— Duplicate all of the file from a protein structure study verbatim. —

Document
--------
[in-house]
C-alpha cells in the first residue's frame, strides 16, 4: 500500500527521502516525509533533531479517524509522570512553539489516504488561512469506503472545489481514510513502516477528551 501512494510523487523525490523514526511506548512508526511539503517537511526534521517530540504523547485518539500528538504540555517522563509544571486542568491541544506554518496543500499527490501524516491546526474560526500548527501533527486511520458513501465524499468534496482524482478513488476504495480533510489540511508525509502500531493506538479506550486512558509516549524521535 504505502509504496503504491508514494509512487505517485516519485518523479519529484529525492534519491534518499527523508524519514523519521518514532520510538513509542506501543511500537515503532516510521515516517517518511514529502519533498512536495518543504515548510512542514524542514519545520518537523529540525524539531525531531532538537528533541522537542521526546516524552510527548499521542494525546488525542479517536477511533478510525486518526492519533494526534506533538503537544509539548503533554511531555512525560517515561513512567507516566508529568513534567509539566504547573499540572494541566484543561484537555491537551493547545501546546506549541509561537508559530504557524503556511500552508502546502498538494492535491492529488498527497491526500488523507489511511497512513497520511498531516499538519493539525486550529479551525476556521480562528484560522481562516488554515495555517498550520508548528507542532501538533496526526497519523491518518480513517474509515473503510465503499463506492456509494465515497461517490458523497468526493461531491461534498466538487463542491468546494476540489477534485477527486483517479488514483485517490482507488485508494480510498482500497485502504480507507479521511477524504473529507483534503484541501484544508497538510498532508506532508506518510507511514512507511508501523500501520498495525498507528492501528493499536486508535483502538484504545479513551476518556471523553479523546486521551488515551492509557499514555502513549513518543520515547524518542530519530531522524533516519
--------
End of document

[in-house]
C-alpha cells in the first residue's frame, strides 16, 4: 500500500527521502516525509533533531479517524509522570512553539489516504488561512469506503472545489481514510513502516477528551 501512494510523487523525490523514526511506548512508526511539503517537511526534521517530540504523547485518539500528538504540555517522563509544571486542568491541544506554518496543500499527490501524516491546526474560526500548527501533527486511520458513501465524499468534496482524482478513488476504495480533510489540511508525509502500531493506538479506550486512558509516549524521535 504505502509504496503504491508514494509512487505517485516519485518523479519529484529525492534519491534518499527523508524519514523519521518514532520510538513509542506501543511500537515503532516510521515516517517518511514529502519533498512536495518543504515548510512542514524542514519545520518537523529540525524539531525531531532538537528533541522537542521526546516524552510527548499521542494525546488525542479517536477511533478510525486518526492519533494526534506533538503537544509539548503533554511531555512525560517515561513512567507516566508529568513534567509539566504547573499540572494541566484543561484537555491537551493547545501546546506549541509561537508559530504557524503556511500552508502546502498538494492535491492529488498527497491526500488523507489511511497512513497520511498531516499538519493539525486550529479551525476556521480562528484560522481562516488554515495555517498550520508548528507542532501538533496526526497519523491518518480513517474509515473503510465503499463506492456509494465515497461517490458523497468526493461531491461534498466538487463542491468546494476540489477534485477527486483517479488514483485517490482507488485508494480510498482500497485502504480507507479521511477524504473529507483534503484541501484544508497538510498532508506532508506518510507511514512507511508501523500501520498495525498507528492501528493499536486508535483502538484504545479513551476518556471523553479523546486521551488515551492509557499514555502513549513518543520515547524518542530519530531522524533516519